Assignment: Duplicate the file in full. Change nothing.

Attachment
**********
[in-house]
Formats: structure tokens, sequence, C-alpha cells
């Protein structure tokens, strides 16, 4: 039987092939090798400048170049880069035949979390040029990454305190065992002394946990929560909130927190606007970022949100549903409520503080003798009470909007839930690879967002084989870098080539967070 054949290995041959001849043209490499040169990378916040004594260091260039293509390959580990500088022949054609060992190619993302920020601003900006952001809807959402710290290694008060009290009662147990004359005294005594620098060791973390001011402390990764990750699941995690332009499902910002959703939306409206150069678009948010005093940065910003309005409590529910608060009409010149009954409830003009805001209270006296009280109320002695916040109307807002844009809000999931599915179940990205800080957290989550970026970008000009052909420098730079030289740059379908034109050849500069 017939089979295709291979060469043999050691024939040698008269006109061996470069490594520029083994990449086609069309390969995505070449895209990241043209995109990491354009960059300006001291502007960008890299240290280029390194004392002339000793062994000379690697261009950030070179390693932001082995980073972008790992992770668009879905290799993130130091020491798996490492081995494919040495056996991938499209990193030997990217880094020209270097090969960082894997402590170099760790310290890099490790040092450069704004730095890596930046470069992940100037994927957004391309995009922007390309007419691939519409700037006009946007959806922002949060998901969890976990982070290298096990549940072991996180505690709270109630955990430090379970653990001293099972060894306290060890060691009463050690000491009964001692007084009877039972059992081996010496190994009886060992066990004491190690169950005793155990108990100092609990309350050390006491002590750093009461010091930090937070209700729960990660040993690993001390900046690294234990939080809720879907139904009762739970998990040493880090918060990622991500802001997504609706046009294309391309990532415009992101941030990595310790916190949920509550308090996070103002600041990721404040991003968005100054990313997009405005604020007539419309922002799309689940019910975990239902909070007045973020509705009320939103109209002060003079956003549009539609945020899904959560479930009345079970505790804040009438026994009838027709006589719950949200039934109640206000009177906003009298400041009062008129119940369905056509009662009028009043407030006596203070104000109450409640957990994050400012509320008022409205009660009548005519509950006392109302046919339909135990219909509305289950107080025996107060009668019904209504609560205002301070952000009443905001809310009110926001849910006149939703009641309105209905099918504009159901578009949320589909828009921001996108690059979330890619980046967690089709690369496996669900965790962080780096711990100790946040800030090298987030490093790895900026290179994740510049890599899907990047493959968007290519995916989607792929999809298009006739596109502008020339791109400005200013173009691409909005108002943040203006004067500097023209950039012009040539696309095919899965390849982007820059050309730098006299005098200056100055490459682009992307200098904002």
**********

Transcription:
[in-house]
Formats: structure tokens, sequence, C-alpha cells
């Protein structure tokens, strides 16, 4: 039987092939090798400048170049880069035949979390040029990454305190065992002394946990929560909130927190606007970022949100549903409520503080003798009470909007839930690879967002084989870098080539967070 054949290995041959001849043209490499040169990378916040004594260091260039293509390959580990500088022949054609060992190619993302920020601003900006952001809807959402710290290694008060009290009662147990004359005294005594620098060791973390001011402390990764990750699941995690332009499902910002959703939306409206150069678009948010005093940065910003309005409590529910608060009409010149009954409830003009805001209270006296009280109320002695916040109307807002844009809000999931599915179940990205800080957290989550970026970008000009052909420098730079030289740059379908034109050849500069 017939089979295709291979060469043999050691024939040698008269006109061996470069490594520029083994990449086609069309390969995505070449895209990241043209995109990491354009960059300006001291502007960008890299240290280029390194004392002339000793062994000379690697261009950030070179390693932001082995980073972008790992992770668009879905290799993130130091020491798996490492081995494919040495056996991938499209990193030997990217880094020209270097090969960082894997402590170099760790310290890099490790040092450069704004730095890596930046470069992940100037994927957004391309995009922007390309007419691939519409700037006009946007959806922002949060998901969890976990982070290298096990549940072991996180505690709270109630955990430090379970653990001293099972060894306290060890060691009463050690000491009964001692007084009877039972059992081996010496190994009886060992066990004491190690169950005793155990108990100092609990309350050390006491002590750093009461010091930090937070209700729960990660040993690993001390900046690294234990939080809720879907139904009762739970998990040493880090918060990622991500802001997504609706046009294309391309990532415009992101941030990595310790916190949920509550308090996070103002600041990721404040991003968005100054990313997009405005604020007539419309922002799309689940019910975990239902909070007045973020509705009320939103109209002060003079956003549009539609945020899904959560479930009345079970505790804040009438026994009838027709006589719950949200039934109640206000009177906003009298400041009062008129119940369905056509009662009028009043407030006596203070104000109450409640957990994050400012509320008022409205009660009548005519509950006392109302046919339909135990219909509305289950107080025996107060009668019904209504609560205002301070952000009443905001809310009110926001849910006149939703009641309105209905099918504009159901578009949320589909828009921001996108690059979330890619980046967690089709690369496996669900965790962080780096711990100790946040800030090298987030490093790895900026290179994740510049890599899907990047493959968007290519995916989607792929999809298009006739596109502008020339791109400005200013173009691409909005108002943040203006004067500097023209950039012009040539696309095919899965390849982007820059050309730098006299005098200056100055490459682009992307200098904002």